small portion (or large, perhaps) might receive as a level of background/
interference. She's actually on ADSL with no wireless router, on another
phone line (originally installed to give them a computer-only connection,
on dial-up) but when Sky *is* available at the local exchange, and she
has retired, they might look to cut costs a little (cancel second line, use
the 'free' or cheaper Sky ADSL service) and would then have to use the
'first' line so might well end up with a wifi router in another location in
the home... pumping out some signals, showing apparent "activity",
even if they're never using the wireless, of course...
  #5  
Old September 14th 06, 07:04 PM posted to uk.telecom.broadband
kraftee
external usenet poster
 
Posts: 1,069
Default Orange freeby broadband

NoNeedToKnow wrote:
On 13 Sep 2006 23:45, "Musicrab" wrote:

wireless works just but finding a good channel is tricky


I was dismayed when I saw a diagram showing the majority of channels
are overlapped, so apart from the first and last, most can get
interference if channels 1 or 2 away on either side are in use. I
know there is likely to be some degree of "capture effect" (to only
work with the strongest
signal - though it is 30+ years since I was doing a radio course)
but
even so, in any built-up area there will likely be nearby signals
to cause problems...

No doubt it will get worse and worse with a whole load of new users
getting these wireless routers provided as standard from different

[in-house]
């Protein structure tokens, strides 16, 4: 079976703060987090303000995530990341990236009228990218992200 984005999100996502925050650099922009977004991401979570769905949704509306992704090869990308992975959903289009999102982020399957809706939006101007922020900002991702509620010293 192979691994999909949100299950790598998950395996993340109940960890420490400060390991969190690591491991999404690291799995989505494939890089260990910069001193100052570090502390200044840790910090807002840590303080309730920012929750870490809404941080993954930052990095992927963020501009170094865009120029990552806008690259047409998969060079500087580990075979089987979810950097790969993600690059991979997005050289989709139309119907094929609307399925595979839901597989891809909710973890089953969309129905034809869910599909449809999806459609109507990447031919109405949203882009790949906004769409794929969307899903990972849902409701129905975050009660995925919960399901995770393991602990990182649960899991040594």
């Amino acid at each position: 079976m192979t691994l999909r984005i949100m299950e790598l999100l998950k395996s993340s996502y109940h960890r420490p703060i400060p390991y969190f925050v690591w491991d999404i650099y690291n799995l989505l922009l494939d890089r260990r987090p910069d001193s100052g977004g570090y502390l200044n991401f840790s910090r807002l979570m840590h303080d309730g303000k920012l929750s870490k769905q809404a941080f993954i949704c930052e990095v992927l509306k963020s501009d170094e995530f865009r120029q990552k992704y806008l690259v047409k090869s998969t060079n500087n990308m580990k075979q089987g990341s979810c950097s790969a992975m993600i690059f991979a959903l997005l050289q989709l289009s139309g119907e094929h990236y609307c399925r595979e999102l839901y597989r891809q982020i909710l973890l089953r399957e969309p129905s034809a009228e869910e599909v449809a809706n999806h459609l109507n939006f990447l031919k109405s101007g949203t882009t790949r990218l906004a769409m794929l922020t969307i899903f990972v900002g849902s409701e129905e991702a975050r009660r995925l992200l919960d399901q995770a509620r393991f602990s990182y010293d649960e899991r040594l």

ISPs... Even if they have no plan to use the wireless option, these
are probably "on" so the default channel setting(s) will have many
signals from homes within
an estate, and adjacent channels will then be used more, leading to
non use of the default for actual traffic, just lots of SSID
broadcasts :-)

I know that many are disappointed by range within properties, but
can
expect that some will have "better than average" chances to cause
some
interference, as well. My sister's property happens to look out
onto
the small valley (park at the bottom) and I suspect there must be
some 2-300 homes in "line of sight" (ie can see their
aerials/rooftops) A wifi router on the window-sill in her front
room
would put out small signals that a small portion (or large, perhaps)
might receive as a level of background/ interference. She's
actually
on ADSL with no wireless router, on another phone line (originally
installed to give them a computer-only connection, on dial-up) but
when Sky *is* available at the local exchange, and she
has retired, they might look to cut costs a little (cancel second
line, use the 'free' or cheaper Sky ADSL service) and would then
have
to use the 'first' line so might well end up with a wifi router in
another location in the home... pumping out some signals, showing
apparent "activity",
even if they're never using the wireless, of course...


If they or anybody else avails themselves to the SKY offer it is
possible to turn of the wifi if not needed (indeed it's advisable to
do so if not needed)


  #6  
Old September 14th 06, 07:41 PM posted to uk.telecom.broadband
NoNeedToKnow
external usenet poster
 
Posts: 349
Default Orange freeby broadband

On 14 Sep 2006 19:04, "kráftéé" wrote:

If they or anybody else avails themselves to the SKY offer it is
possible to turn of the wifi if not needed (indeed it's advisable to
do so if not needed)


Aware of that, but given there's no user account info to enter, and just
plugging it in is what 95% will do with minimal reading of anything unless
they have problems, means the odds are there will be a few million extra
wifi routers on in the next couple of years.